Buenos Aires is its people: We call ourselves “Porteños,” the people of the port. We have immigrant blood, we are passionate, we give big embraces and always greet with a kiss. Our tables are always full of friends, uncles, cousins, children, brothers and sisters, and we talk – sometimes argue – for hours. We express our emotions with enviable ease.
We are made of contrasts, between popular culture and sophisticated Culture, between the traditional and the modern, between old religion and modern idols. Our city is full of life and intensity, enriched with stories that are shared and entwined.
Here, we meet in the street, and sit for hours over a coffee. Here, we look each other in the eye. Here, the night is a new day, and the the city lights up with its hundreds of theatres and thousands of restaurants and bars.
We don’t speak Spanish; we speak Porteño, a unique dialect that is part of the city’s identity. Here, a football match is a spectacle everyone must experience at least once. Here, the taxi drivers are poets and philosophers.
Here, we will show you tango and dulce de leche, and we want to meet you, and get to know you. Because here we don’t receive tourists; we make friends.
You may find us a little noisy, but, above all, you’ll find us to be authentic. And here, in Buenos Aires, you can be sure about one thing: you will feel part of the city. And when you leave, you’ll leave your mark and take something of us with you
App de Buenos Aires
Buenos Aires: A City of Many Passions. Ten reasons to visit
The city’s identity was forged in a melting pot of influences, from native American and colonial Spanish roots, to the influences of Italian, French, Eastern European and African immigration. While Buenos Aires is a cosmopolitan city always looking towards the lastest trends, Porteños – the city’s residents – have a passion for the city’s history and tradition. Feel the nostalgia in the cobbled streets of neighbourhoods like San Telmo, visit old cafes where poets used to meet, and explore the political history of the Plaza de Mayo, where huge crowds turned out to see Eva Perón speak.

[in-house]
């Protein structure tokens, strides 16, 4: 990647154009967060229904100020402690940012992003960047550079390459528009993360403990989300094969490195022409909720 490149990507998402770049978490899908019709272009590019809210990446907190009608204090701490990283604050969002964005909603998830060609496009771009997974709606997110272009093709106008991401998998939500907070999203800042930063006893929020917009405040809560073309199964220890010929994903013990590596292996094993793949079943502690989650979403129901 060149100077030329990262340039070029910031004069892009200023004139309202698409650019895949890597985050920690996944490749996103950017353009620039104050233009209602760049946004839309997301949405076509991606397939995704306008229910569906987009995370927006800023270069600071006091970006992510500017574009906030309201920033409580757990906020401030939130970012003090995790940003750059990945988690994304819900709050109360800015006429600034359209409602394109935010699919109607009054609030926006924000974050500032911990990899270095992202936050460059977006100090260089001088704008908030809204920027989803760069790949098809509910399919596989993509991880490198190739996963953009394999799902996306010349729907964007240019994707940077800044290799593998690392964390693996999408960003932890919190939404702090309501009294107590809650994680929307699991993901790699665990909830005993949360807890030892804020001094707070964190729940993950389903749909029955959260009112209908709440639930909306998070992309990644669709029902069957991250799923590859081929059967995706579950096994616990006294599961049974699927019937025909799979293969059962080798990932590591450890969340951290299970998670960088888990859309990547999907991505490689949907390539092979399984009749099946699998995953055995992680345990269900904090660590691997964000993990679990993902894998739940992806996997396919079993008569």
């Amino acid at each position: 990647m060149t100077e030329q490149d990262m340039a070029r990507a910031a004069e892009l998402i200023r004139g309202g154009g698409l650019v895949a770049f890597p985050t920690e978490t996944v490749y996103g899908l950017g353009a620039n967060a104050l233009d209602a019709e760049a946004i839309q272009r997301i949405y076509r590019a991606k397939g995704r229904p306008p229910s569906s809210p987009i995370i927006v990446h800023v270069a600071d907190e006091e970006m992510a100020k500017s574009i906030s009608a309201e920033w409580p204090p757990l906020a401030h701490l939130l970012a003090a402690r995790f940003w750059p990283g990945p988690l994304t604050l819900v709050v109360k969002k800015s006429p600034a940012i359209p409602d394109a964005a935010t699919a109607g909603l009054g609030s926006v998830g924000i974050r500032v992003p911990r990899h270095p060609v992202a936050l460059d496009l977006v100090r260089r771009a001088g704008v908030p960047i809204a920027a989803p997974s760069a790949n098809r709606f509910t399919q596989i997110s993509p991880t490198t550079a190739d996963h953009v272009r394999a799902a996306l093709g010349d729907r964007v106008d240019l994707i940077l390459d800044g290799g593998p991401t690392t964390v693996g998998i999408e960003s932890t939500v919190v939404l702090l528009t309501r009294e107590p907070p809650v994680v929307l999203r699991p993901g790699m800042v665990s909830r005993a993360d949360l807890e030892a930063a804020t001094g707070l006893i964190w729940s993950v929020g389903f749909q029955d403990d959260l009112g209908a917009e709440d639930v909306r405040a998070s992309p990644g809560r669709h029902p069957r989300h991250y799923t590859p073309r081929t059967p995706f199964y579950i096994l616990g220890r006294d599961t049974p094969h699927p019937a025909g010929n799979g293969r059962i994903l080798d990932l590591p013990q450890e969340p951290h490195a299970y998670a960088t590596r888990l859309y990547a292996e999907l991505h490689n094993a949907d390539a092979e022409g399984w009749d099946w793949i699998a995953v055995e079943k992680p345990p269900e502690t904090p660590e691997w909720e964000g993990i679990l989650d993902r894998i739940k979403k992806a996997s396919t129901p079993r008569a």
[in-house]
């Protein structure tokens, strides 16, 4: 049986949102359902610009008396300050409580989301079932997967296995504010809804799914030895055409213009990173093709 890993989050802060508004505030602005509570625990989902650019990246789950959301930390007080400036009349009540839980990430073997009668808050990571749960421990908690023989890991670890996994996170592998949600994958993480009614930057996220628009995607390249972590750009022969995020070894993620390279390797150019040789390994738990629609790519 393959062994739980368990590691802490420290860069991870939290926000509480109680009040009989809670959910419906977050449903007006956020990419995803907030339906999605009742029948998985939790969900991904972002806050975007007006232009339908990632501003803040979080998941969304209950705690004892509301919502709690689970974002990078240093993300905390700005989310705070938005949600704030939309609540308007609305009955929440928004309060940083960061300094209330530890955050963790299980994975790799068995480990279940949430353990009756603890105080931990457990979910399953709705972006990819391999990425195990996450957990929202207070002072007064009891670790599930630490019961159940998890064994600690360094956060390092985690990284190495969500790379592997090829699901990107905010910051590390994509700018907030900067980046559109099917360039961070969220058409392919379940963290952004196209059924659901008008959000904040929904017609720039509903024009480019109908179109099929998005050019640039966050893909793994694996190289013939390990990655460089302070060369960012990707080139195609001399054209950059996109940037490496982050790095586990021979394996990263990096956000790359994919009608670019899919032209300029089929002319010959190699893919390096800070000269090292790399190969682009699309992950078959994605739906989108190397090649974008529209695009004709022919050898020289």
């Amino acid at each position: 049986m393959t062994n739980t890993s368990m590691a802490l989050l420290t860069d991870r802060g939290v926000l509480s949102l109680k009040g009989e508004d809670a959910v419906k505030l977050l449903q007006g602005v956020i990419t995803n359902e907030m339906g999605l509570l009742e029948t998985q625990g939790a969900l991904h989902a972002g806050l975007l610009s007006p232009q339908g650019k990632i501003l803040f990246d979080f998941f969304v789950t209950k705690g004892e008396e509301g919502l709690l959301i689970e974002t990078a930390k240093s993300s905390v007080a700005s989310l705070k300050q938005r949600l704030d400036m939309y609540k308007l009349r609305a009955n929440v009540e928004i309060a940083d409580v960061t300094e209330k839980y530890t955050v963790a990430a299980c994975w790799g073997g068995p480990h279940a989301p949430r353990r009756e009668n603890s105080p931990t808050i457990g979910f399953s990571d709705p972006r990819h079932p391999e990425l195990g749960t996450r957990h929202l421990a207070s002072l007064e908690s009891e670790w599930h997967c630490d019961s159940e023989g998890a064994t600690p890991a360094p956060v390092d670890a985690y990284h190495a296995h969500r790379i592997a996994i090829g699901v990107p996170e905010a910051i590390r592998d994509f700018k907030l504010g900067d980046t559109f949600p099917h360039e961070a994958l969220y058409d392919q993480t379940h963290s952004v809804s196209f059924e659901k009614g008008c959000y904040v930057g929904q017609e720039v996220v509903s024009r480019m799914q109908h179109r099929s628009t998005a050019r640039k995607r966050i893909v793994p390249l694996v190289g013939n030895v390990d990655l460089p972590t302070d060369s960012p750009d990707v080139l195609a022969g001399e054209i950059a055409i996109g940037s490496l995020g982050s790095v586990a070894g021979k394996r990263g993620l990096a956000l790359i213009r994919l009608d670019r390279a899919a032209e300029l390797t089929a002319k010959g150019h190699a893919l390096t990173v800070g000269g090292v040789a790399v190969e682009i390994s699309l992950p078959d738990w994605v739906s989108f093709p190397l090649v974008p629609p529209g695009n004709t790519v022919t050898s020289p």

Designated Ibero-American capital of Gastronomic Culture 2017, the city boasts outstanding culinary options, from elegant 19th century “bares notables”, to some of Latin America’s most acclaimed contemporary restaurants and bars. Food is important in Buenos Aires. You can enjoy the world’s best steaks, the best malbec wines, and hearty Andean fare, and there’s also pizza, pasta and ice cream on every corner thanks to the city’s Italian influence.
Buenos Aires is fortunate to have a pleasant climate, and many expansive green spaces, full of flora and fauna. From the Costanera Sur Ecological Reserve – one of the world’s most important urban nature reserves – to the popular Tres de Febrero Park – the place to relax and unwind at the weekend, there are plenty of spaces to enjoy the sunshine, walk, run and watch the world go by. The city also has a free 24-hour public bike share system and an extensive network of cycle lanes, making cycling a fun way to see the city.
The atmosphere at Argentine football stadiums has to be experienced to be believed, and The Boca Vs River derby has been described as the most intense sporting event in the world. As well as soccer, the city also bests the world’s best polo, with the glamorous Argentine Open considered the greatest club tournament going. There are also important annual tennis, rugby and motorsport events.